A celebration of Hammock Day

Authored By seanphippster

This day, July 22, has been dubbed Hammock Day across the nation.

You’re encouraged-if you don’t have to work-to spend the day in complete relaxation, suspended between two trees with a book in your hand and not a care in the world.

In this article, we’ll briefly explore the history of the hammock and learn why they’re making a comeback, especially among backpackers and hikers in Chattanooga.

History
The essence of the hammock is now associated with leisure, but originally, they were designed to serve as beds for Central and South Americans. Christopher Columbus is credited with bringing the hammock to Europe in the 15th century.

By the 16th century, hammocks were widespread throughout the world and used especially on naval ships. According to a Wikipedia article, an advantage of a slung hammock is that it “moves in concert with the motion of the vessel,” making it more difficult to fall onto the deck below.

Hammocks can be constructed out of a variety of materials. Cotton, canvas and nylon are the most common. In America, the most traditional hammock would be considered the garden hammock, found in many a backyard. These hammocks are typically made of a polyester blend and are readily available at big box retailers like Lowe’s and Home Depot.

Other variations of the hammock include the standalone “spreader”; the colorful “Mayan”; and “jungle” hammocks, which are considered the most “foolproof” in terms of not falling out while sleeping.

Of course, people still fall out of hammocks. And it’s still funny.

The travel hammock boom
These brightly covered cocoon-like hammocks have made quite a mark on a young generation of outdoors enthusiasts. They’re everywhere: in parks, in forests, on campuses and in backyards.

A company with local ties is right in the middle of the hammock whirlwind.

Color Cloud Hammocks is a company started by Chattanoogan Tianna Buckwalter and her friends, Laura Grazler and Stephanie Zito. The three women met while traveling on a hospital ship in Africa. When the three were back in the United States-all living in Washington D.C.- they realized that this type of “travel” hammock was unusual here.

Zito remembers some of the reactions she received when she would hang out in her hammock on the porch. 

“Our hammock seemed to have magical qualities,” she said. “People would stop to meet us, to chat, and to tell us that seeing our hammock brightened their day.”

These porch compliments sparked the idea to create a company that would “spread the joy of colorful hammocks,” according to Zito.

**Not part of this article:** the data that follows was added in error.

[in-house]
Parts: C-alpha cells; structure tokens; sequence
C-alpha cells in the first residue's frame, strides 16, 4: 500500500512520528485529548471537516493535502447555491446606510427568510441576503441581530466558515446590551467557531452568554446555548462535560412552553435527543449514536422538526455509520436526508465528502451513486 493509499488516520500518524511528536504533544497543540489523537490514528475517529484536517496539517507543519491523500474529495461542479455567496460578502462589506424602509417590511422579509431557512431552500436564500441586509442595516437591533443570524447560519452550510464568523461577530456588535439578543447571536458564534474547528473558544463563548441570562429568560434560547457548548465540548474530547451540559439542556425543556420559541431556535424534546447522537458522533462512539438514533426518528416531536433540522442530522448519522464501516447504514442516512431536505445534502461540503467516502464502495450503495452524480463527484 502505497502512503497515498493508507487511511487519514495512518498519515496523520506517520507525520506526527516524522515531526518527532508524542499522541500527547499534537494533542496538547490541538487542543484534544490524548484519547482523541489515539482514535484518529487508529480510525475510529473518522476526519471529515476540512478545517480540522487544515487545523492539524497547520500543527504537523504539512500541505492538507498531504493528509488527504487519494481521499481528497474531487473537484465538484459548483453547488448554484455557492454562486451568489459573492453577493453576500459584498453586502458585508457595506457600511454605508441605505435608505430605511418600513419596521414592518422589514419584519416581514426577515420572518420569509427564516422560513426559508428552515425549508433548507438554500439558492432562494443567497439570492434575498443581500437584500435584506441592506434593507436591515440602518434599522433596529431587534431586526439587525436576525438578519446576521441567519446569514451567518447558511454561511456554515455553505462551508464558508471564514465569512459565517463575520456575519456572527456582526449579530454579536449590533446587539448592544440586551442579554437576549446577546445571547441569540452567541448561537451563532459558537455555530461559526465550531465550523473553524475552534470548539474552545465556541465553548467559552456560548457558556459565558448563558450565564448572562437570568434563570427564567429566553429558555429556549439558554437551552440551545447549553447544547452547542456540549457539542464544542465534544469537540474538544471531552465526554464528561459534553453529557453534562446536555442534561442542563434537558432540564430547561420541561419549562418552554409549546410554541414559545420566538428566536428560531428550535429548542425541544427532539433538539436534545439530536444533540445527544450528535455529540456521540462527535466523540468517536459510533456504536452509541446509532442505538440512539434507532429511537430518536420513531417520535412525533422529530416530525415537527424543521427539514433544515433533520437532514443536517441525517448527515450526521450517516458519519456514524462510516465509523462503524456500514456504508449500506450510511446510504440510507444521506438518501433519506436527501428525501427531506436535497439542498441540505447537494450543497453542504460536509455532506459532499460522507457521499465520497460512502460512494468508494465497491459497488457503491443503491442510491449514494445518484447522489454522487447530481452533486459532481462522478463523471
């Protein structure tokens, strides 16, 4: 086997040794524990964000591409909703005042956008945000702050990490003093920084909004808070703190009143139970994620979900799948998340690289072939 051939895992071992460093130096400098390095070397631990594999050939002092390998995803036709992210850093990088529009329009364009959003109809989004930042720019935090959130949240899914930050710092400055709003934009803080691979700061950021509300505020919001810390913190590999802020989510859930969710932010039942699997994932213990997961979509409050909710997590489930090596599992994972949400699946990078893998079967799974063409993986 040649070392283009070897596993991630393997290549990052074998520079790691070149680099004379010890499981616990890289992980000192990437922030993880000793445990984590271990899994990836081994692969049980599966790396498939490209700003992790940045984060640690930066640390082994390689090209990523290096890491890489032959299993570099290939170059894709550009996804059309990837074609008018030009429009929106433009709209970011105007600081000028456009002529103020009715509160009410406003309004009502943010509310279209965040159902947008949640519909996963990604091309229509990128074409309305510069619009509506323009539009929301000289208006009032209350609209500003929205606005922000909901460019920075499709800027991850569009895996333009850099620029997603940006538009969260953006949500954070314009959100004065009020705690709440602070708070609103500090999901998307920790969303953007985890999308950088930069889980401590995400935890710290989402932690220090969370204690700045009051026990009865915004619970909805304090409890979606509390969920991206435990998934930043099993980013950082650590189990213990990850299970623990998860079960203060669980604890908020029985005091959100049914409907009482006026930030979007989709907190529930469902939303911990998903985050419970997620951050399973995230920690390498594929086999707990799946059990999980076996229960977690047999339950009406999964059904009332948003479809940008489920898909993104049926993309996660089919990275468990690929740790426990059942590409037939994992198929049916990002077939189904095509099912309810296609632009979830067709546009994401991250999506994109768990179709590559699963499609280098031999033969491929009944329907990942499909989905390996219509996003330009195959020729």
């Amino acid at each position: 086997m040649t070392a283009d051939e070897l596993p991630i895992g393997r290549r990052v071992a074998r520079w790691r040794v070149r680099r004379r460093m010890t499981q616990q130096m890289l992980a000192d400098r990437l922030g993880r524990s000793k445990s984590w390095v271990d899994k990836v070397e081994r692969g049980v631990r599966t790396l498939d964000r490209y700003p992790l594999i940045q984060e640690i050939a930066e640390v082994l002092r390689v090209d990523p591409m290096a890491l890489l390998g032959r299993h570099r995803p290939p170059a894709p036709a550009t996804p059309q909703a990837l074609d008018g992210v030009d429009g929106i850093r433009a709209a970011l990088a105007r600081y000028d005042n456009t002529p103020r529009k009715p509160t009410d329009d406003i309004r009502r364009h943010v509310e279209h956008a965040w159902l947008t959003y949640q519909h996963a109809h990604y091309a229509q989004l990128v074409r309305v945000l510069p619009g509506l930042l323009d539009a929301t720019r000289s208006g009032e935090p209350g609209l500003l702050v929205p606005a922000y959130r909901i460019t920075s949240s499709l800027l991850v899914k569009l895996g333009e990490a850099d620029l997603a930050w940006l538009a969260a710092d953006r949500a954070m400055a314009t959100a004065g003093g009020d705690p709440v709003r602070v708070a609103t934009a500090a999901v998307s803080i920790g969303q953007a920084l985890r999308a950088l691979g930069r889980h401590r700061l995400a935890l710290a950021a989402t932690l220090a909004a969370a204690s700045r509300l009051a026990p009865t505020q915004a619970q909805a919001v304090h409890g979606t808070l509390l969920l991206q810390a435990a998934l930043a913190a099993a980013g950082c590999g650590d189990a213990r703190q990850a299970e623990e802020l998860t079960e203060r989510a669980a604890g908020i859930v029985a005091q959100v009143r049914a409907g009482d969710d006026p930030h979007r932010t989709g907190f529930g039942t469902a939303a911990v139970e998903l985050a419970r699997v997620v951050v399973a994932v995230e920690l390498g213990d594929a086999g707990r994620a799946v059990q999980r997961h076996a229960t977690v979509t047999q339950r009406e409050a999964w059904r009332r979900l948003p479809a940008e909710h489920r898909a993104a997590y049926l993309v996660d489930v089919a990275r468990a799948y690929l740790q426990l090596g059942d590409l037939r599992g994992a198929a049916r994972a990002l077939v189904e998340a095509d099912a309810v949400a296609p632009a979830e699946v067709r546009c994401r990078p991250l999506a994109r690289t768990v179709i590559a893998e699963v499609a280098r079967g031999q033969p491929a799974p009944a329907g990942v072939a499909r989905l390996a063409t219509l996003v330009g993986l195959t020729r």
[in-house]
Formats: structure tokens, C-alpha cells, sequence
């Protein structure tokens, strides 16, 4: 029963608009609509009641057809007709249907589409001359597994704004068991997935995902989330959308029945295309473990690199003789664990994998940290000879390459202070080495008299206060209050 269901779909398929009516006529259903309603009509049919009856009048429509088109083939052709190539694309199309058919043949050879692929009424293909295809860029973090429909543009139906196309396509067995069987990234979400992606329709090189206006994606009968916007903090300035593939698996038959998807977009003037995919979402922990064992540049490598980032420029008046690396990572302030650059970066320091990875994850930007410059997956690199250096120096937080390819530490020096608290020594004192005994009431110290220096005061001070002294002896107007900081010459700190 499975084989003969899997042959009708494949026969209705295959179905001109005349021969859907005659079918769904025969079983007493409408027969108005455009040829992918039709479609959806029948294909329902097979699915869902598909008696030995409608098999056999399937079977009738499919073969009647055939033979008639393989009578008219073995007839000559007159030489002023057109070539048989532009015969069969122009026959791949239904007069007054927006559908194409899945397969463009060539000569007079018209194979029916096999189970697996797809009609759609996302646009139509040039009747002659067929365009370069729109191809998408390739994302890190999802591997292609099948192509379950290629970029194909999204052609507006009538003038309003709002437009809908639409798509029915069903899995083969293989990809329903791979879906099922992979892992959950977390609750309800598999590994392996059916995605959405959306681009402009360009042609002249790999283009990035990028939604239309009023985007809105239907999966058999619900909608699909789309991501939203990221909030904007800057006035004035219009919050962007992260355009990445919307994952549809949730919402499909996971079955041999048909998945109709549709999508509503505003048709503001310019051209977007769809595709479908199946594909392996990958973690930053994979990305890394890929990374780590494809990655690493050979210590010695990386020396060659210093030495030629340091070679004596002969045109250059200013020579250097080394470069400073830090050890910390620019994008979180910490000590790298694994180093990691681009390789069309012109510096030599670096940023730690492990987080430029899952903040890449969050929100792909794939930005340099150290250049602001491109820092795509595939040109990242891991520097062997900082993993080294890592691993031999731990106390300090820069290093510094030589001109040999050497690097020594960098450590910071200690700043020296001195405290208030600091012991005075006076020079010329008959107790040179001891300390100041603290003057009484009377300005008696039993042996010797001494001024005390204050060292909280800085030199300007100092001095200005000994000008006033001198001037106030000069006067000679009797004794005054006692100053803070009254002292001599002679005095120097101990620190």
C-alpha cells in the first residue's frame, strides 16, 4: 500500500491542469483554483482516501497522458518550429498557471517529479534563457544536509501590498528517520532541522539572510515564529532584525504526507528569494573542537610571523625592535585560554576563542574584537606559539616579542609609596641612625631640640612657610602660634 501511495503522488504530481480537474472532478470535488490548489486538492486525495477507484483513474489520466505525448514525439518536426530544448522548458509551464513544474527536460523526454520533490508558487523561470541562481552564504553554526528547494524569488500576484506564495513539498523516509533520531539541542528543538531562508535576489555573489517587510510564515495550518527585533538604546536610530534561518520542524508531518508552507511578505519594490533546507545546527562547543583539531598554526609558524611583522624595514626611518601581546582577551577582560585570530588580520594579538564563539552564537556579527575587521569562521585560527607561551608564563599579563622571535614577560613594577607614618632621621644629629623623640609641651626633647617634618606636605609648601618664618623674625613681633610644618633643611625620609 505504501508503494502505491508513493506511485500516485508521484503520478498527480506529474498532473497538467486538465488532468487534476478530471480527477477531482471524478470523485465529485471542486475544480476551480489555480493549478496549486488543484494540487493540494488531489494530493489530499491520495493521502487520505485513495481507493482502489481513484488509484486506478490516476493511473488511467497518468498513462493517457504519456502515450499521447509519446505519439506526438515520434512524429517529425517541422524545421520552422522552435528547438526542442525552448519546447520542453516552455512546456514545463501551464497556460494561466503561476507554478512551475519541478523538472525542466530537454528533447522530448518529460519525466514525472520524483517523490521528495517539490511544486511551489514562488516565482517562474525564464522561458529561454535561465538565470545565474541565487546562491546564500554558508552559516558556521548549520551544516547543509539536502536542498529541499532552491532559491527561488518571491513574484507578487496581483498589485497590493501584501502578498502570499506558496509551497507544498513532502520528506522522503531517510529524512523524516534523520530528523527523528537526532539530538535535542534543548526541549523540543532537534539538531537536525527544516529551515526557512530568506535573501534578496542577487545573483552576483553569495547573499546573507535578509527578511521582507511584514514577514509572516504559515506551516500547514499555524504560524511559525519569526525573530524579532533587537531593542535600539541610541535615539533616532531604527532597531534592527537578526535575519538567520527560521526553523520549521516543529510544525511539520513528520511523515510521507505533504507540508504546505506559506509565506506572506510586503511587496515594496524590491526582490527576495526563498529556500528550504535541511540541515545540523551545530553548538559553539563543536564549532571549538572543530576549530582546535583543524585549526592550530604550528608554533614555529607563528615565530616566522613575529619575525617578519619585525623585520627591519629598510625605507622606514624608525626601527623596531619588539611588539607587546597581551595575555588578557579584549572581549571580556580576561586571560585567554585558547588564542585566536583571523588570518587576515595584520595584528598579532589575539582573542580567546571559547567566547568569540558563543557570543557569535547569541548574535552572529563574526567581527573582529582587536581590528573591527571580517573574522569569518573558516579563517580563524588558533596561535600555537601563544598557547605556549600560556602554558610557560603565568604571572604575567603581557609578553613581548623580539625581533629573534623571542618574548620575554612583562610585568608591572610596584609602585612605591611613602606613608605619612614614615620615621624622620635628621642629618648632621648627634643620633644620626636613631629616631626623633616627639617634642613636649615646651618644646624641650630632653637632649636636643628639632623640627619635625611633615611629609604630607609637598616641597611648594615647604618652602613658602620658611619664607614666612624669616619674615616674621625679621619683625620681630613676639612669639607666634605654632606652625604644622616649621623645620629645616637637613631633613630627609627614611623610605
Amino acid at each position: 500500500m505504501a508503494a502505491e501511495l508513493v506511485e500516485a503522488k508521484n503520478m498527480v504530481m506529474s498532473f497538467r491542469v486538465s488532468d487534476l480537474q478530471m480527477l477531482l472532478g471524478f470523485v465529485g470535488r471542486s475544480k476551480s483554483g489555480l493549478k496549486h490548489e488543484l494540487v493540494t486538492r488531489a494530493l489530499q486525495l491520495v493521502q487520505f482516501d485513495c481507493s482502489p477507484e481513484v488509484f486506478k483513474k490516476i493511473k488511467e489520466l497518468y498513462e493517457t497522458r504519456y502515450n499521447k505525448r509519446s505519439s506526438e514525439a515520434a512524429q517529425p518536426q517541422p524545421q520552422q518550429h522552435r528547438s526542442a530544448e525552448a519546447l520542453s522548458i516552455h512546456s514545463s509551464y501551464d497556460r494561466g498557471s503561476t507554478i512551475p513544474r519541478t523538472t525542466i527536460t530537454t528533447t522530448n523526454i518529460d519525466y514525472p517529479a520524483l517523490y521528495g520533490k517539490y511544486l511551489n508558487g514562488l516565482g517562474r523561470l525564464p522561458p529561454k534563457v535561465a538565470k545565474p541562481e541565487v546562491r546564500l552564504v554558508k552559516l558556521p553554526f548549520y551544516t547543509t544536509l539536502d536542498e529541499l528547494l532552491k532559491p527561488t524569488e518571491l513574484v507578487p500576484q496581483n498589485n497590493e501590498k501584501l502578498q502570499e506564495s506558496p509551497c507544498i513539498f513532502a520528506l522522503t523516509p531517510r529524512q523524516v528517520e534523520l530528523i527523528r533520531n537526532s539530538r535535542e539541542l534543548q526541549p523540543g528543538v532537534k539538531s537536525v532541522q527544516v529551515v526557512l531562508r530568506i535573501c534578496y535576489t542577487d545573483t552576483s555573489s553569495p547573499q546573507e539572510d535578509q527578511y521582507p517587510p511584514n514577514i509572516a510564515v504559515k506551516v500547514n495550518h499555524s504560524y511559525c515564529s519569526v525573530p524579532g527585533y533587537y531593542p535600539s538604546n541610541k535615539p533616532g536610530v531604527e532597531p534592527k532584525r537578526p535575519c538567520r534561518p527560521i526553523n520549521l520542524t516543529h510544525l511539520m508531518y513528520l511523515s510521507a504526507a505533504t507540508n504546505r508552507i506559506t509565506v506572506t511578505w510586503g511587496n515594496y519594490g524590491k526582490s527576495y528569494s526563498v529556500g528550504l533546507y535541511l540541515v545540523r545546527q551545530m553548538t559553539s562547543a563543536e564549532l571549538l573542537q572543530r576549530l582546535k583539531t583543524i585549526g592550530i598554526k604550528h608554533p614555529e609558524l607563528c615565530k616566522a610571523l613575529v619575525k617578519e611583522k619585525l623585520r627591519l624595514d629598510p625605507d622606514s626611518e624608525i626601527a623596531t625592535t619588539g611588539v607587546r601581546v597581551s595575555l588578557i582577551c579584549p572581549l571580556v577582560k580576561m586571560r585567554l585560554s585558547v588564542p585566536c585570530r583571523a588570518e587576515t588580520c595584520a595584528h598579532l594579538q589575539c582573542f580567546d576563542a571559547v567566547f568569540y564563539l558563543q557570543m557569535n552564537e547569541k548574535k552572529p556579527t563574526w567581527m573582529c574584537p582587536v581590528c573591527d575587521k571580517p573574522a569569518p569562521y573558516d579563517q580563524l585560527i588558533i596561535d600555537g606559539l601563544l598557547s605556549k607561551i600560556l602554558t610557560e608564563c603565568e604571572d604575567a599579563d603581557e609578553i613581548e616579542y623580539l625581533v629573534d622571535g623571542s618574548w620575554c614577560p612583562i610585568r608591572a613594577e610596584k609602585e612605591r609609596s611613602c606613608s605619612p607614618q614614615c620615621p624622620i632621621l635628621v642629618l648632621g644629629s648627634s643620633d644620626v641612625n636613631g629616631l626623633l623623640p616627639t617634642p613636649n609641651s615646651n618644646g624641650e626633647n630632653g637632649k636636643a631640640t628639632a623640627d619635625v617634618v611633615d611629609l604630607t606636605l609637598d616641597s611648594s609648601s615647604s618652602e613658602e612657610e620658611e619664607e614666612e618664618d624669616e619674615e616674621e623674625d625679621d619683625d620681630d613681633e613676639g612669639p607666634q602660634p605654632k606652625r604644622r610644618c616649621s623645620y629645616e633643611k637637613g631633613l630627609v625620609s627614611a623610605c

After a brief stint in D.C., the women went their separate ways. Buckwalter moved to Chattanooga, and Zito moved to Cambodia. Grazler stayed in D.C.

The company really took off after Zito landed in Cambodia. She spent time locally sourcing materials and employees.

“Each hammock is individually made by a team of women in Cambodia who are paid fairly for every piece produced, our fabric is sourced locally in the Cambodian marketplace, and a direct trade model supports this economy,” she said.

Color Cloud Hammocks now offers 37 different color variations, and each hammock comes with a “secret book pocket” for a book, phone or anything else.

The distribution of Color Cloud Hammocks is based here in Tennessee.

Hanging a hammock
Zito offers some advice on how to hang a travel or backpacking hammock.

1. Pick the perfect spot-most commonly between two trees 11-15 feet apart (called “treequidistance”)-but you can really hang a hammock from any type of post, railing or overhang that can bear your weight.

2. Test the weight-bearing ability before hanging.

3. To hang the hammock, loop one side of your hammock rope around the tree (or weight-bearing pole) one or more times and thread it through the opening of the attached S hook, then repeat on the other side.

4. The hammock may seem loose around the trees, but the weight of the person sitting in the hammock will pull the hammock taut.

5. Always sit in the backside first and give a quick bounce to test it.

6. Some variations on traditional hammock hanging are hanging the ends high and close together to create a U-shaped hammock chair, hanging one side higher than the other for perfect reading posture or hanging with a little slack in the middle to allow you to lie flat for sleeping at a 45 degree angle across the midseam.

A cartoon tutorial is also available on the Color Cloud Hammock website.